You may have heard them if you've listened to Morning Becomes Eclectic on 89.9 KCRW any day for the last four months, they've sold out the John Anson Ford Ampitheater without commercial radio play and up until now the CD pressing was mainly sold out in the United States. They will play this years Coachella Festival in Indio, California along with Iggy Pop, Janes Addiction, Roni Size, The Orb and others. The reason that all this is happening for the best-selling Icelandic band is simple: great band, small label.
Agaetis Byrjun (A New Beginning) is Sigur Ros' latest release and is possibly one of the most beautiful and intriguing albums you're likely to hear for a long time to come. Imagine the land where the music was created: an island on the Arctic Circle halfway between Northern Europe and North America. A land part volcano, part glacial ice. Norse families sought political refuge on the island around the time of the birth of Christ and they have retained the old Norse language as well.
Sigur Ros reflect the dangerous beauty of their home throughout their album. Agaetis Byrjun opens with (good luck on the song pronunciations) Svefn g-englar, lulling you into a pleasant dreamscape of mellow organs, guitar tones and Thor Birgisson's falsetto wails, building to a higher level and fading out to a thumping heartbeat pulse. Staralfur follows, filled with strings and Birgisson's microphone-in-mouth feminine vocals, then coming to a halt, with acoustic guitar. The song picks up again with the sound of a train on tracks, scratchy vocals and more achingly lovely strings. Staralfur then ends with the sound of roaring winds. The track getting the most airplay on KCRW is Flugufrelsarinn bringing you closer to heaven with lush guitar textures, organ, brushed drums and Birgisson's glorious singing. Ny Batteri begins with forlorn horns bringing to mind a light- house horn, seguing into fiery guitar tones and hushed vocals that build almost imperceptively, until harsh percussion breaks the chill and Sigur Ros actually become a rock band (albeit one with wailing horns and celestial vocals). Hjartao Hamast (bamm bamm bamm kicks off with a jazzy rhodes organ and harmonica that get ran over by distorted guitar textures and a high-pitched violin which gives way to vocals that are so close that you hear every breath. The song then becomes an exhultation to the gods before returning to the jazzy rythms. closes with an ultra staticky guitar. Then silence, a distant wail of metal-on-metal, heartwarming yet melancholic piano, string and slide guitar of Vioar Vel Tl L'oftarasa kisses your ears. Ascension almost complete. Olsen Olsen places angelic vocals over an up-front bass, sounding like the Cure or Peter Hook of New Order, while horns, flute and a loud piano bring in the orchestral strings and chorus to honor a returning hero or maybe the dawning of a new day sun. Fingers sliding on acoustic guitar strings, tapping on cymbals and the intake of breath add an intimate dimension to the title song, a lullaby of otherworldly grace. Avalon closes , giving the impression of long arctic nights huddled close to the hearth fire while the wind blows outside, hypnotizing you into a winter slumber.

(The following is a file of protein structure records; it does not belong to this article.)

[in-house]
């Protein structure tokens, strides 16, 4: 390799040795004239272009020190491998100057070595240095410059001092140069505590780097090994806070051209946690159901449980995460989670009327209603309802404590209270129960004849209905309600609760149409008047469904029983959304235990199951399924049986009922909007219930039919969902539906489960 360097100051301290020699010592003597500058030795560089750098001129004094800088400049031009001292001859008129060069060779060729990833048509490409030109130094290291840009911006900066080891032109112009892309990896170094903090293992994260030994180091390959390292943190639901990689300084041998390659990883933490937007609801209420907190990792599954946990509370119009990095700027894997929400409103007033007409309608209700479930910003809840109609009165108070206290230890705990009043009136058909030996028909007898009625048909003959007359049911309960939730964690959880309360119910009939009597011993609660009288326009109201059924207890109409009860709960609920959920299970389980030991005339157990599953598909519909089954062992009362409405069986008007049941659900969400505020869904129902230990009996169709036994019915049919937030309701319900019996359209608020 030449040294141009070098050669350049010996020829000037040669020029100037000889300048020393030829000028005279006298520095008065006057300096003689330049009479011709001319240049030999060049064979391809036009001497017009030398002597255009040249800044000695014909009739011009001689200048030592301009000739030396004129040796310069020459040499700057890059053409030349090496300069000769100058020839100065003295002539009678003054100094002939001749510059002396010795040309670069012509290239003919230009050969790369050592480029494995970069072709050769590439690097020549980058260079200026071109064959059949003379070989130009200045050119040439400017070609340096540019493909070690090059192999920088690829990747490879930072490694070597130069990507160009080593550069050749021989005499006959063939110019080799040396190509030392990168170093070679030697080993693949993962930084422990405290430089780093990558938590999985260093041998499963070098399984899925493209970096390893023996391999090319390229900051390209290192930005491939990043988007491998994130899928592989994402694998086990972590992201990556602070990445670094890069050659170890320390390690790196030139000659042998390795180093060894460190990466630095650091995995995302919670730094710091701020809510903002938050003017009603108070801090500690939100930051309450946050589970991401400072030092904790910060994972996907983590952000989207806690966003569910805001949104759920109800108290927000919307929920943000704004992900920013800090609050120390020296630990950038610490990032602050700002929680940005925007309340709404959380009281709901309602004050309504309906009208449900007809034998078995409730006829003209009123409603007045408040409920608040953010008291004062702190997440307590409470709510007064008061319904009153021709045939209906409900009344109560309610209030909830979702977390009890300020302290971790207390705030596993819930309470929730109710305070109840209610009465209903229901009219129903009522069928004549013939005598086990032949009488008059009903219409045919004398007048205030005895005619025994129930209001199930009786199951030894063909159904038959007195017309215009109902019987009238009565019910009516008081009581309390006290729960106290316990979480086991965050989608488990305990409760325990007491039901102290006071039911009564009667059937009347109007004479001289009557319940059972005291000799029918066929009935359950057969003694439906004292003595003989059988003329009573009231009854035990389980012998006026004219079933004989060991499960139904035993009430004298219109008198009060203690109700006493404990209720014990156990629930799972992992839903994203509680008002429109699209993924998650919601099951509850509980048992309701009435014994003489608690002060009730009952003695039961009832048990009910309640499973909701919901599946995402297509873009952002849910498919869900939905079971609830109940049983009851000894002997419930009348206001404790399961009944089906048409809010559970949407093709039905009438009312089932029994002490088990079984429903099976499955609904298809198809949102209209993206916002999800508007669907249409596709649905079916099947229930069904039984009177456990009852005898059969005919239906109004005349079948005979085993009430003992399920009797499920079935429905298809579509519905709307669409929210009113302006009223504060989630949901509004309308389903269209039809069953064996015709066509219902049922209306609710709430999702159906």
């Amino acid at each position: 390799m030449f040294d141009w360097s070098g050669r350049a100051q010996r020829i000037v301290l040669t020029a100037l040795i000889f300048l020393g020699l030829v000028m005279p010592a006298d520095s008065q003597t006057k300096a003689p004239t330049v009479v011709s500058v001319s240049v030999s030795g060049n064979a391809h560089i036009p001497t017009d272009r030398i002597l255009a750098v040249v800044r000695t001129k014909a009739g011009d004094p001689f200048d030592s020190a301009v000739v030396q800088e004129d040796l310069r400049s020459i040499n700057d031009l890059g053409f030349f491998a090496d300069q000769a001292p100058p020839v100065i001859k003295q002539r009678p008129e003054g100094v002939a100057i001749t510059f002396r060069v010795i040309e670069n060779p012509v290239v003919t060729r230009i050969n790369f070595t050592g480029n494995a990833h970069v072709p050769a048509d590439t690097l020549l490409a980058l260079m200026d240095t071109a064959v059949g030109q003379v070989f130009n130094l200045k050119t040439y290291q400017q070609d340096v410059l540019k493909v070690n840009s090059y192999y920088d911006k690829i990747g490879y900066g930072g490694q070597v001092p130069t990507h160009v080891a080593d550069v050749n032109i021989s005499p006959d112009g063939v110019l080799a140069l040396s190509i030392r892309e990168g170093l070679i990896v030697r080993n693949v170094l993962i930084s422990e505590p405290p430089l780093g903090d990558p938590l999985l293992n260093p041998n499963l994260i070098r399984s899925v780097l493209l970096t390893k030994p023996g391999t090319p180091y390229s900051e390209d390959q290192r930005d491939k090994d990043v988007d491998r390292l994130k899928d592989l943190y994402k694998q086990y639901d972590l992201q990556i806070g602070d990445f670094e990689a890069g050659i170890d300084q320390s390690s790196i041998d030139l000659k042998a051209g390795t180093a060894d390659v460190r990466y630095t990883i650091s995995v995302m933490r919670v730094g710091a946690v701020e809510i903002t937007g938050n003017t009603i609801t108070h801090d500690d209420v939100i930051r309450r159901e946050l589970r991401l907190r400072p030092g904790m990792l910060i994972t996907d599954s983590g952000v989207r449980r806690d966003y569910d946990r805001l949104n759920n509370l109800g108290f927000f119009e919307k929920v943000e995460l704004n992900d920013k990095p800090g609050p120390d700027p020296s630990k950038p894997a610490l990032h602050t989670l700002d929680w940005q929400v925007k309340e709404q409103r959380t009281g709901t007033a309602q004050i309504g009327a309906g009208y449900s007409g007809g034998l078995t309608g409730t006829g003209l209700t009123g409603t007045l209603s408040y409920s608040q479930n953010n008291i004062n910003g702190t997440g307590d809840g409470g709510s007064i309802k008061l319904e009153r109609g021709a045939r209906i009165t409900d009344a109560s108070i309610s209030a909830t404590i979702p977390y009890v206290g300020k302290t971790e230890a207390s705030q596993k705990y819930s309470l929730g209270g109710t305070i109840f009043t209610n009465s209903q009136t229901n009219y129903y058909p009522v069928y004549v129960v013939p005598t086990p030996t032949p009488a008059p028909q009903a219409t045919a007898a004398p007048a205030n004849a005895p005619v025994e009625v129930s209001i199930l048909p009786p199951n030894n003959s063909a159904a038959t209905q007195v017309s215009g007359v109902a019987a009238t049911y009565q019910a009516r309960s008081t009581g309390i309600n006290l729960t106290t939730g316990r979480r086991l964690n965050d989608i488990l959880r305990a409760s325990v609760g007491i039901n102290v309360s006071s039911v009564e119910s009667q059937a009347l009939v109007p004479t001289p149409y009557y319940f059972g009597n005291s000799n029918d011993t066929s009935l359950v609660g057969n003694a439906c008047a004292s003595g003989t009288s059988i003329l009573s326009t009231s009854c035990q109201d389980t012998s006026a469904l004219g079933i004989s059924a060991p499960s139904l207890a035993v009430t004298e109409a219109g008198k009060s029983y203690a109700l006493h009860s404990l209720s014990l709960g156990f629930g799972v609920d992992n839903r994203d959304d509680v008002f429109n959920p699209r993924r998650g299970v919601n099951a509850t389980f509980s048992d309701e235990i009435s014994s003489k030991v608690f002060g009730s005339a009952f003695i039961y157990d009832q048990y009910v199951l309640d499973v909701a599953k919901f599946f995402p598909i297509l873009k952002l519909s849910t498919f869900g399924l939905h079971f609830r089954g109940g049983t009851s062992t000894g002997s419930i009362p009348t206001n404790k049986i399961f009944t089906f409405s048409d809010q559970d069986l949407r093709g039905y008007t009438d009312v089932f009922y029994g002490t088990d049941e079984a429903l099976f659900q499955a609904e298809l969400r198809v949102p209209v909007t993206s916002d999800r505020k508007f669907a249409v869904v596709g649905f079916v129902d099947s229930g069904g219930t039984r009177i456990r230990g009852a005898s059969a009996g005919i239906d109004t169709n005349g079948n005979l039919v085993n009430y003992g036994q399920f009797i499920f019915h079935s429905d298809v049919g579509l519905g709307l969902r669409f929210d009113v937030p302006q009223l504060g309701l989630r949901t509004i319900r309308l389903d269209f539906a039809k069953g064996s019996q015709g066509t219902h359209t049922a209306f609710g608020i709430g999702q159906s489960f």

The fact that Sigur Ros' lyrics are sung in a mixture of Icelandic and a glossalalia that the band call "Hopelandic" only adds to the mystery of the songs. They could be singing of battling Norse warriors and maidens in distress, heartache and bloodshed all in a harsh and unforgiving land, or they could be singing about more mundane present day endeavors, only the band knows for sure. Agaetis Byrjun is cold climes, fiery mountain tops and frigid beaches. It is also possibly the answer to your prayers. Sigur Ros may not have set out to become the next Verve but not since that band's seminal A Storm In Heaven has there been this powerful a display of graceful guitar textures, ambient soundscapes and such an original voice in the last ten years. Look out for this album, it just might bring you closer to your own private paradise.